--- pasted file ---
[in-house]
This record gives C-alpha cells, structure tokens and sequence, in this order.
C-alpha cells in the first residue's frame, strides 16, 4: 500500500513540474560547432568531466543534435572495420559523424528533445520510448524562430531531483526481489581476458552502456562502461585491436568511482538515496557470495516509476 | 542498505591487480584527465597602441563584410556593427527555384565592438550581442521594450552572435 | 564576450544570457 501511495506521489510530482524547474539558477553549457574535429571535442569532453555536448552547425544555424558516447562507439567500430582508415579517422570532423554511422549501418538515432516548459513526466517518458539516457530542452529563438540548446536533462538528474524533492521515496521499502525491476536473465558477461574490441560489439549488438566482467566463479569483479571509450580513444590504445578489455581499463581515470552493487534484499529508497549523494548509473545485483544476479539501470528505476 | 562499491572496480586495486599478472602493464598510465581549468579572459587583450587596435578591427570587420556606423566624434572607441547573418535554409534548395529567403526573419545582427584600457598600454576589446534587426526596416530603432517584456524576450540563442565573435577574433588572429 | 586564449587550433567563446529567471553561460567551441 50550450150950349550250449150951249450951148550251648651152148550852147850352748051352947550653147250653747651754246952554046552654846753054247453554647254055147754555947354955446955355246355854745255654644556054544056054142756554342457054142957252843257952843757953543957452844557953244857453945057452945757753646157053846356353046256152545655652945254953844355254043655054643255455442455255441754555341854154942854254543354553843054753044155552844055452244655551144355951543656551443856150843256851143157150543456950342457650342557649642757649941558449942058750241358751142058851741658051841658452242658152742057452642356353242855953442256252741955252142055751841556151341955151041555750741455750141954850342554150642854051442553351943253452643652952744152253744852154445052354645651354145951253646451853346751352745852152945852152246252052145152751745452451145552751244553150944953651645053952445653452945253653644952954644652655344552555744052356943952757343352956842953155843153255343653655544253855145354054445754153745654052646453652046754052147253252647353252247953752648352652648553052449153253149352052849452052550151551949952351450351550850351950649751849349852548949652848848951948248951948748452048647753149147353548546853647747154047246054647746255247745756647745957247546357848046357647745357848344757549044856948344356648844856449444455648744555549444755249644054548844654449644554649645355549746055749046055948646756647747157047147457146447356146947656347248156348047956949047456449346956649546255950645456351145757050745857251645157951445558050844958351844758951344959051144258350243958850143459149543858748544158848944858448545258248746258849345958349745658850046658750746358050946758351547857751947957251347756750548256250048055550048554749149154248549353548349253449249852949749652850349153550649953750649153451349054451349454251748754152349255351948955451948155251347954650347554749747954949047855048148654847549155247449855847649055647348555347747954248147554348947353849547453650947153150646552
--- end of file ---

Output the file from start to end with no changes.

[in-house]
This record gives C-alpha cells, structure tokens and sequence, in this order.
C-alpha cells in the first residue's frame, strides 16, 4: 500500500513540474560547432568531466543534435572495420559523424528533445520510448524562430531531483526481489581476458552502456562502461585491436568511482538515496557470495516509476 | 542498505591487480584527465597602441563584410556593427527555384565592438550581442521594450552572435 | 564576450544570457 501511495506521489510530482524547474539558477553549457574535429571535442569532453555536448552547425544555424558516447562507439567500430582508415579517422570532423554511422549501418538515432516548459513526466517518458539516457530542452529563438540548446536533462538528474524533492521515496521499502525491476536473465558477461574490441560489439549488438566482467566463479569483479571509450580513444590504445578489455581499463581515470552493487534484499529508497549523494548509473545485483544476479539501470528505476 | 562499491572496480586495486599478472602493464598510465581549468579572459587583450587596435578591427570587420556606423566624434572607441547573418535554409534548395529567403526573419545582427584600457598600454576589446534587426526596416530603432517584456524576450540563442565573435577574433588572429 | 586564449587550433567563446529567471553561460567551441 50550450150950349550250449150951249450951148550251648651152148550852147850352748051352947550653147250653747651754246952554046552654846753054247453554647254055147754555947354955446955355246355854745255654644556054544056054142756554342457054142957252843257952843757953543957452844557953244857453945057452945757753646157053846356353046256152545655652945254953844355254043655054643255455442455255441754555341854154942854254543354553843054753044155552844055452244655551144355951543656551443856150843256851143157150543456950342457650342557649642757649941558449942058750241358751142058851741658051841658452242658152742057452642356353242855953442256252741955252142055751841556151341955151041555750741455750141954850342554150642854051442553351943253452643652952744152253744852154445052354645651354145951253646451853346751352745852152945852152246252052145152751745452451145552751244553150944953651645053952445653452945253653644952954644652655344552555744052356943952757343352956842953155843153255343653655544253855145354054445754153745654052646453652046754052147253252647353252247953752648352652648553052449153253149352052849452052550151551949952351450351550850351950649751849349852548949652848848951948248951948748452048647753149147353548546853647747154047246054647746255247745756647745957247546357848046357647745357848344757549044856948344356648844856449444455648744555549444755249644054548844654449644554649645355549746055749046055948646756647747157047147457146447356146947656347248156348047956949047456449346956649546255950645456351145757050745857251645157951445558050844958351844758951344959051144258350243958850143459149543858748544158848944858448545258248746258849345958349745658850046658750746358050946758351547857751947957251347756750548256250048055550048554749149154248549353548349253449249852949749652850349153550649953750649153451349054451349454251748754152349255351948955451948155251347954650347554749747954949047855048148654847549155247449855847649055647348555347747954248147554348947353849547453650947153150646552